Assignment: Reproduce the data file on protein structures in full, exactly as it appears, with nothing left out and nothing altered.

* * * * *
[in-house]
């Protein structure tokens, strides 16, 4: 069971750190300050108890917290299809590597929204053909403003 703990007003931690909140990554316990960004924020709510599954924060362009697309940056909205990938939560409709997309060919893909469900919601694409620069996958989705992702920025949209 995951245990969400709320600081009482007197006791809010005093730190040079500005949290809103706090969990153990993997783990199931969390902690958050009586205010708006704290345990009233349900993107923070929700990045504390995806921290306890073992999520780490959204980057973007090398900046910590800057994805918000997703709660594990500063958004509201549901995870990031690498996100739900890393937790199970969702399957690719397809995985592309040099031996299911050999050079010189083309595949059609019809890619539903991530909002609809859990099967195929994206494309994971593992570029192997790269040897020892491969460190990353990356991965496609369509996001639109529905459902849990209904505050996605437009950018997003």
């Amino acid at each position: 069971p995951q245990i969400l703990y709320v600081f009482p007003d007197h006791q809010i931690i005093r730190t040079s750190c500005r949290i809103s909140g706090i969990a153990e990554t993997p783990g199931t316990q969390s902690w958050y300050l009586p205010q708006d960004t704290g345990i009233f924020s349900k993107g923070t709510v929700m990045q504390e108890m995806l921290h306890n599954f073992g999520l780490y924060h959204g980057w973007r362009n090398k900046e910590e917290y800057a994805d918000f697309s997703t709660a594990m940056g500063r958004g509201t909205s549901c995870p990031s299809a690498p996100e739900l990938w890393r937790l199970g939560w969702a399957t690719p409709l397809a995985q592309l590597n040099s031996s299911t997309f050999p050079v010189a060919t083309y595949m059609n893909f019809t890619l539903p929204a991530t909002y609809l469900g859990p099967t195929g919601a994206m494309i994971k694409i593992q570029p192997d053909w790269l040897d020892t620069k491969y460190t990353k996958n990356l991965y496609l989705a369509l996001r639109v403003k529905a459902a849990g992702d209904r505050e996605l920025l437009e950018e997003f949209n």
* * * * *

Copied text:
[in-house]
């Protein structure tokens, strides 16, 4: 069971750190300050108890917290299809590597929204053909403003 703990007003931690909140990554316990960004924020709510599954924060362009697309940056909205990938939560409709997309060919893909469900919601694409620069996958989705992702920025949209 995951245990969400709320600081009482007197006791809010005093730190040079500005949290809103706090969990153990993997783990199931969390902690958050009586205010708006704290345990009233349900993107923070929700990045504390995806921290306890073992999520780490959204980057973007090398900046910590800057994805918000997703709660594990500063958004509201549901995870990031690498996100739900890393937790199970969702399957690719397809995985592309040099031996299911050999050079010189083309595949059609019809890619539903991530909002609809859990099967195929994206494309994971593992570029192997790269040897020892491969460190990353990356991965496609369509996001639109529905459902849990209904505050996605437009950018997003």
């Amino acid at each position: 069971p995951q245990i969400l703990y709320v600081f009482p007003d007197h006791q809010i931690i005093r730190t040079s750190c500005r949290i809103s909140g706090i969990a153990e990554t993997p783990g199931t316990q969390s902690w958050y300050l009586p205010q708006d960004t704290g345990i009233f924020s349900k993107g923070t709510v929700m990045q504390e108890m995806l921290h306890n599954f073992g999520l780490y924060h959204g980057w973007r362009n090398k900046e910590e917290y800057a994805d918000f697309s997703t709660a594990m940056g500063r958004g509201t909205s549901c995870p990031s299809a690498p996100e739900l990938w890393r937790l199970g939560w969702a399957t690719p409709l397809a995985q592309l590597n040099s031996s299911t997309f050999p050079v010189a060919t083309y595949m059609n893909f019809t890619l539903p929204a991530t909002y609809l469900g859990p099967t195929g919601a994206m494309i994971k694409i593992q570029p192997d053909w790269l040897d020892t620069k491969y460190t990353k996958n990356l991965y496609l989705a369509l996001r639109v403003k529905a459902a849990g992702d209904r505050e996605l920025l437009e950018e997003f949209n």